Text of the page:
Foraging in Lobetal, Bernau Berlin

My friend Sylee organized for us to go on a foraging walk last saturday.

Wild plants have to fight to survive, so they pack a much heftier nutritional punch than commercially grown vegetables that are mollycoddled with fertilizers and the like.  Apparently, chimpanzees, our closest relative in the wild, eat a diet of fruit and foraged greens.  While the bulk of our diet is made up of grains, flours and meat.  This was generally the gist of the opening talk given to us by our foraging guide, Elisabeth Westphal.

Then we set out on the dirt paths in the forest around Lobetal Dorf.

After spending about half an hour trying to swallow, dry sometimes hairy leaves that tasted mostly identical and promised to fight “der Schleim” or phlegm.  I started to think “Don’t we live twice as long as chimpanzees, anyway?” and “Well, I’m sure if chimpanzees had a choice between hairy green leaf and say salad nicoise, they would probably choose the latter.” Let’s face it, they would probably eat toothpaste right out of the tube, given the choice.  And if slime is really such a problem, maybe we should call the ghostbusters?

But then we moved on to some more interesting edible greens.  Wood sorrel; a small, clover like plant, made up of three heart-shaped leaves, tender and sour.  I had visions of it on strawberry tarts.  The young shoots of pines, succulent, with a strong resin taste, I could imagine them in a salad of olives, capers and tomatoes.  Wild garlic flowers, a whisper of garlic, which I scattered straight onto the pasta salad I had brought along for lunch.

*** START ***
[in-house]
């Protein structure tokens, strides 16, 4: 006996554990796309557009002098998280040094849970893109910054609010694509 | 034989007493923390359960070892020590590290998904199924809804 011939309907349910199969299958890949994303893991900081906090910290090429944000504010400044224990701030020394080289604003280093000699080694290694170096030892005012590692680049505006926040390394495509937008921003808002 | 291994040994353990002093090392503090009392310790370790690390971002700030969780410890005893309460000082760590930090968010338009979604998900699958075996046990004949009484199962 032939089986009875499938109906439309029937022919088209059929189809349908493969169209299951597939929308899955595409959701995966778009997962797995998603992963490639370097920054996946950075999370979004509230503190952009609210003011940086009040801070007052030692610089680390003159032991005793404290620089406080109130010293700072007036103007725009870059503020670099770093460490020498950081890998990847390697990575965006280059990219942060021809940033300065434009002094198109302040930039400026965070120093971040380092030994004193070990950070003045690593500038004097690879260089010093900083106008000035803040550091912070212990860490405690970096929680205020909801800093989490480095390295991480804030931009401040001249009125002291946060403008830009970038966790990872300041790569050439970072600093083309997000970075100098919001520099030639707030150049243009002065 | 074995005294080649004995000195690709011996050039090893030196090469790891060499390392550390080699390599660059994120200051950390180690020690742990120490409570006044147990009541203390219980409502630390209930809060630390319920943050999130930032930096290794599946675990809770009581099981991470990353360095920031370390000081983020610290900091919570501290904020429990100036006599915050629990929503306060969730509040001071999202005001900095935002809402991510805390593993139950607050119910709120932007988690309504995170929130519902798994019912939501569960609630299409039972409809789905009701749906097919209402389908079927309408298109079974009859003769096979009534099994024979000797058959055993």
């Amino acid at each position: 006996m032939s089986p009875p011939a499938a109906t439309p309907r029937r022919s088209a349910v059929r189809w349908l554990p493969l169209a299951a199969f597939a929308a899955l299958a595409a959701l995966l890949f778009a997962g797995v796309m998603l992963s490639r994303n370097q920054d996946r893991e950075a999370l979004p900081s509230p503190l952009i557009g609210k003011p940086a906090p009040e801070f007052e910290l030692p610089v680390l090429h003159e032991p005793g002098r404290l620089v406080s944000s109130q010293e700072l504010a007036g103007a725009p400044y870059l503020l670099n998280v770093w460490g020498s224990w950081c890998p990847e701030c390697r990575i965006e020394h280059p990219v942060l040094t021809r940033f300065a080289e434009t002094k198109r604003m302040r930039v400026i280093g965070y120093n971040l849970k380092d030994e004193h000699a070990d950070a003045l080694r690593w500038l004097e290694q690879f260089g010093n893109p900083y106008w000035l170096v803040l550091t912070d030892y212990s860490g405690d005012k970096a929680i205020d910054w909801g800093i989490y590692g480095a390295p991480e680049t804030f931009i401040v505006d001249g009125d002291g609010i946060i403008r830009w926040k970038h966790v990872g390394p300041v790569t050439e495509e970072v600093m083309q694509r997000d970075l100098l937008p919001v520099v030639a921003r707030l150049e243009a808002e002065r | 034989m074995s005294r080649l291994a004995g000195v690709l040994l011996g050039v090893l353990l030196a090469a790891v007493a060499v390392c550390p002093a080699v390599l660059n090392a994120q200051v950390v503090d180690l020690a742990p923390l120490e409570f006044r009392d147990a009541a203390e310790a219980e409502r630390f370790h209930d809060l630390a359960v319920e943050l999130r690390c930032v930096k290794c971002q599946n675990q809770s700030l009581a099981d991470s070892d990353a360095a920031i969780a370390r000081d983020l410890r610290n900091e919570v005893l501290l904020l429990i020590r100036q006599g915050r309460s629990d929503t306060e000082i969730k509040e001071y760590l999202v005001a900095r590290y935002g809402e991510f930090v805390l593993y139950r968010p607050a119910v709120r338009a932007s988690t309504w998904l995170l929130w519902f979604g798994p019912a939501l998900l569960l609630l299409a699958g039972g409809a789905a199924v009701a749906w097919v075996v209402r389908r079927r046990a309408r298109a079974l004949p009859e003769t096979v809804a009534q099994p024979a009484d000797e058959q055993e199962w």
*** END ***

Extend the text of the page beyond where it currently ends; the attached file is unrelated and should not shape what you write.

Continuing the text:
Of course there were the stars for foraging starting with elderflower: which should flower in the next two weeks, Elisabeth told us, meaning I can get in a few batches of elderflower cordial on before I leave Berlin for the month of June. We also spotted; raspberries, blackberries and blueberries.

I was most surprised by the blueberry plant, small and squat, I had only ever previously seen them in plant catalogues.  The leaves give off the most incredible smell if you rub them between your thumb and forefinger.  That is how I plan to find them again when it’s blueberry season but I took a picture of them just in case.   While I was looking for a toilette, Sylee and I stumbled across these working glass houses. I peered through the open windows and took a few pictures. I looked at Sylee, she looked at me and said “A Petersham Nurseries style cafe, right? I totally see it too!” Not sure if people would get on a train and a bus to eat here but it was so gorgeous, it really got my imagination going.
As for foraging?  Jokes aside, I enjoyed it. Enough so that I’m going to get myself a book and come back here again with a picnic and some friends.  Oh and those strawberry tartlets!

…and mosquito repellent, lot’s of it.
www.grueneliga-berlin.de

A nice article in Saveur magazine written by Ava Chin on foraging
An article on foraging for beginners on BBC

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2 Responses to Foraging in Lobetal, Bernau Berlin

  1. LDN Eats NYC says:

    Love the post, great photos too.

  2. mrschtief says:

    ha nice i grew up in that little dorf lobetal it was such a wonderful youth in the woods building bunkers ;)

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